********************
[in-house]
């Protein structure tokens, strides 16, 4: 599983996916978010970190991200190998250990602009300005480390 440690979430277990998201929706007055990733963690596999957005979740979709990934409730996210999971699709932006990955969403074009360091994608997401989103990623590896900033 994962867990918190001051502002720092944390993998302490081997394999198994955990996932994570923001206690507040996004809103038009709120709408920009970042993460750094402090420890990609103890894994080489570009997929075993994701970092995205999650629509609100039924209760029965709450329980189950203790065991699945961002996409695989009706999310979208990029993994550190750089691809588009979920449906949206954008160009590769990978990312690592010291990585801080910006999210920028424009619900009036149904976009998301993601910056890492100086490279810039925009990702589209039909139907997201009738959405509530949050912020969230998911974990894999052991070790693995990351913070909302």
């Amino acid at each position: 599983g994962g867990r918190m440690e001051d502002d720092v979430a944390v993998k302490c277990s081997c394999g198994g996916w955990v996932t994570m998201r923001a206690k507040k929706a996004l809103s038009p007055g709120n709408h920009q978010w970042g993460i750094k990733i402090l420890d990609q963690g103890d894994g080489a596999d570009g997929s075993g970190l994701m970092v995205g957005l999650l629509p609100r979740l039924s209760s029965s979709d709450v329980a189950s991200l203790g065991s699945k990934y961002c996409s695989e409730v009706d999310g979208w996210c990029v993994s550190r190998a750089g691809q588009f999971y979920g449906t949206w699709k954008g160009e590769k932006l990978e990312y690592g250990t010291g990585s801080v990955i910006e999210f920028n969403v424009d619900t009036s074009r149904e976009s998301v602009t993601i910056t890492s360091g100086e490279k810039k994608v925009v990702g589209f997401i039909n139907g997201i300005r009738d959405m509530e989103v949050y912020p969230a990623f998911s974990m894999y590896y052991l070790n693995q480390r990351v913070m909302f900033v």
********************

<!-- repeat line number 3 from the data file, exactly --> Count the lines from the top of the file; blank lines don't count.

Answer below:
């Amino acid at each position: 599983g994962g867990r918190m440690e001051d502002d720092v979430a944390v993998k302490c277990s081997c394999g198994g996916w955990v996932t994570m998201r923001a206690k507040k929706a996004l809103s038009p007055g709120n709408h920009q978010w970042g993460i750094k990733i402090l420890d990609q963690g103890d894994g080489a596999d570009g997929s075993g970190l994701m970092v995205g957005l999650l629509p609100r979740l039924s209760s029965s979709d709450v329980a189950s991200l203790g065991s699945k990934y961002c996409s695989e409730v009706d999310g979208w996210c990029v993994s550190r190998a750089g691809q588009f999971y979920g449906t949206w699709k954008g160009e590769k932006l990978e990312y690592g250990t010291g990585s801080v990955i910006e999210f920028n969403v424009d619900t009036s074009r149904e976009s998301v602009t993601i910056t890492s360091g100086e490279k810039k994608v925009v990702g589209f997401i039909n139907g997201i300005r009738d959405m509530e989103v949050y912020p969230a990623f998911s974990m894999y590896y052991l070790n693995q480390r990351v913070m909302f900033v």